There’s no easy way to articulate the sensation of a musician bursting through the glass ceiling and becoming widely known in the commercial limelight. For Jordan Lawlor, his journey seems almost unfathomable. He started out as a homeschooled guitarist with humble aspirations from Sparta, New Jersey, before joining now-famous electronic pop band ‘M83‘ and touring the globe. Garnering just under 500 million plays for their most recognizable track, “Midnight City,” and accumulating over 6 million monthly listeners on Spotify, Lawlor’s life has been flipped on its head completely. Now, he prepares for his official solo release of his first EP (coming out today) under the title J. Laser. I got a chance to sit down with ‘M83’ guitarist Jordan Lawlor, and speak with him about his journey to this point.
JO: Talk to me about joining M83 in the height of their popularity in 2011, coming from being homeschooled in a small town when you were just 18 years old. How jarring was the change of lifestyle?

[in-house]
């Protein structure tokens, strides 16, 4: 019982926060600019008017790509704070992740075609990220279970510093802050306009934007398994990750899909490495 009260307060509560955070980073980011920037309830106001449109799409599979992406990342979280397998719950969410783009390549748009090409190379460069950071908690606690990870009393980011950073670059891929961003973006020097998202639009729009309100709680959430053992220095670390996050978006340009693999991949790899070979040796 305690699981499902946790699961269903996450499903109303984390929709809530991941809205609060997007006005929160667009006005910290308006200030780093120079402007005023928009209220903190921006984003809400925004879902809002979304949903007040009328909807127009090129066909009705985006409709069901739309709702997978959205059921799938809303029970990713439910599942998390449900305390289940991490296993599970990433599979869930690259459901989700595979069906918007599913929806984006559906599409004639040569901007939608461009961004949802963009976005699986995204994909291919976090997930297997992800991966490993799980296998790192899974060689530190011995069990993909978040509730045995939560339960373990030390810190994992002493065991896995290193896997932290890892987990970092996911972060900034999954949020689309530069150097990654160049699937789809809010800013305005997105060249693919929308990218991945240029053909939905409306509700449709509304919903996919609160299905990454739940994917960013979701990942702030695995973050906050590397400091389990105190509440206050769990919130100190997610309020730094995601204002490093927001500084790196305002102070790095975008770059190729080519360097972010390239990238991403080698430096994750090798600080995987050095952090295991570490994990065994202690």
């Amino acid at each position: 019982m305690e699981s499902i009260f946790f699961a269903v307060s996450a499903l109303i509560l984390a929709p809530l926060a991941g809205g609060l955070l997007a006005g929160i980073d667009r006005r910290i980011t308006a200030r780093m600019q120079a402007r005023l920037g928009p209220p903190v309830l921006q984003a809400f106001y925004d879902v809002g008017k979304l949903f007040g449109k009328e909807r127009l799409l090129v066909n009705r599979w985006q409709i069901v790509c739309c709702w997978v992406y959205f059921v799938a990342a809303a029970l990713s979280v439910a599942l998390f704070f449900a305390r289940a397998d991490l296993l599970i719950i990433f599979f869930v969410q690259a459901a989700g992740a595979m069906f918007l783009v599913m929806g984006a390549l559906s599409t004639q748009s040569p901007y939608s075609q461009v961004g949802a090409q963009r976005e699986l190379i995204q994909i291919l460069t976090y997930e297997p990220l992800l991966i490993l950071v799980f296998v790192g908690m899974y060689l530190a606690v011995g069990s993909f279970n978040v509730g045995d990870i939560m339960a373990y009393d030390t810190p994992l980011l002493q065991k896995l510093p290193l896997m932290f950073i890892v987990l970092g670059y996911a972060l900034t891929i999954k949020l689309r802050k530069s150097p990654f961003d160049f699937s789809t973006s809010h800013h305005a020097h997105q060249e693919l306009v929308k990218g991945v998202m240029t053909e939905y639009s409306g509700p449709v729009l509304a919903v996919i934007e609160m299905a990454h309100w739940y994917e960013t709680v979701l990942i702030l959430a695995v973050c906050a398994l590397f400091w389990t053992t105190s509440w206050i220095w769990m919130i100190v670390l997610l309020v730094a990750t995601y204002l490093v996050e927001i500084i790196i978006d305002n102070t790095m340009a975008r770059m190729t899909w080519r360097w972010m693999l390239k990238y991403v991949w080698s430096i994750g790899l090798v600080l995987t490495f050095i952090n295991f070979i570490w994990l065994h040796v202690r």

JL: It was quite jarring. I had a very isolated childhood and adolescence due to severe social anxiety and depression. To jump into the world at such velocity was like being thrown into the deep end!
JO: You’re a New Jersey native, born in Sparta. But since then, you’ve traveled across the globe, touring and producing music. Do you have a particularly memorable destination you’d like to return to? Why?
JL: I love travel and miss it dearly. It’s hard to choose one place- the feeling of being in transit is very comfortable to me. It must be an artifact of a hunter-gatherer ancestry or something.
JO: When reviewing your music, Gems & Secrets commented on the fact that your music has “a universal sound.” Do you agree with this? Do you think your music, especially this upcoming EP, can fall into a single genre?
JL: Yes, I try to create iconic melodies and lyrics paired with weird musical ideas. The Beatles are my inspiration, something like “I Am the Walrus” is so palatable and accessible but deeply strange. I like that tradition of songwriting a lot.